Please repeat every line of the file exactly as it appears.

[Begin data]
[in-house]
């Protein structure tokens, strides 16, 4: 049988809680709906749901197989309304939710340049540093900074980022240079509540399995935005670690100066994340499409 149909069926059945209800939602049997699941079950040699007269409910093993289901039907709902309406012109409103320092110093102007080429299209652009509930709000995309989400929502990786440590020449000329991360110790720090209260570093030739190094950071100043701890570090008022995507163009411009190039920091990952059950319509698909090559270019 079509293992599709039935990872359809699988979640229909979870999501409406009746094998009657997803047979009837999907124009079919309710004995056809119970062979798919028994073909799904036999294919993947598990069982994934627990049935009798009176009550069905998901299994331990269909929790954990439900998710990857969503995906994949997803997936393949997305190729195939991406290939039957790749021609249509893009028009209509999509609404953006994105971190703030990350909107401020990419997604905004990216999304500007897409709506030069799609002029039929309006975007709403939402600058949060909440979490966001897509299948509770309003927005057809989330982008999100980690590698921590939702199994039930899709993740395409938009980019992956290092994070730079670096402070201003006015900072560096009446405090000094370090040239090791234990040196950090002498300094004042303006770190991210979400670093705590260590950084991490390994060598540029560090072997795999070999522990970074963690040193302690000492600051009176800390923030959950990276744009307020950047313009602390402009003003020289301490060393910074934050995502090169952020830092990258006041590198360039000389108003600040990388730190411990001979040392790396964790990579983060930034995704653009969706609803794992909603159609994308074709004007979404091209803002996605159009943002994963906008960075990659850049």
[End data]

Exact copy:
[in-house]
């Protein structure tokens, strides 16, 4: 049988809680709906749901197989309304939710340049540093900074980022240079509540399995935005670690100066994340499409 149909069926059945209800939602049997699941079950040699007269409910093993289901039907709902309406012109409103320092110093102007080429299209652009509930709000995309989400929502990786440590020449000329991360110790720090209260570093030739190094950071100043701890570090008022995507163009411009190039920091990952059950319509698909090559270019 079509293992599709039935990872359809699988979640229909979870999501409406009746094998009657997803047979009837999907124009079919309710004995056809119970062979798919028994073909799904036999294919993947598990069982994934627990049935009798009176009550069905998901299994331990269909929790954990439900998710990857969503995906994949997803997936393949997305190729195939991406290939039957790749021609249509893009028009209509999509609404953006994105971190703030990350909107401020990419997604905004990216999304500007897409709506030069799609002029039929309006975007709403939402600058949060909440979490966001897509299948509770309003927005057809989330982008999100980690590698921590939702199994039930899709993740395409938009980019992956290092994070730079670096402070201003006015900072560096009446405090000094370090040239090791234990040196950090002498300094004042303006770190991210979400670093705590260590950084991490390994060598540029560090072997795999070999522990970074963690040193302690000492600051009176800390923030959950990276744009307020950047313009602390402009003003020289301490060393910074934050995502090169952020830092990258006041590198360039000389108003600040990388730190411990001979040392790396964790990579983060930034995704653009969706609803794992909603159609994308074709004007979404091209803002996605159009943002994963906008960075990659850049």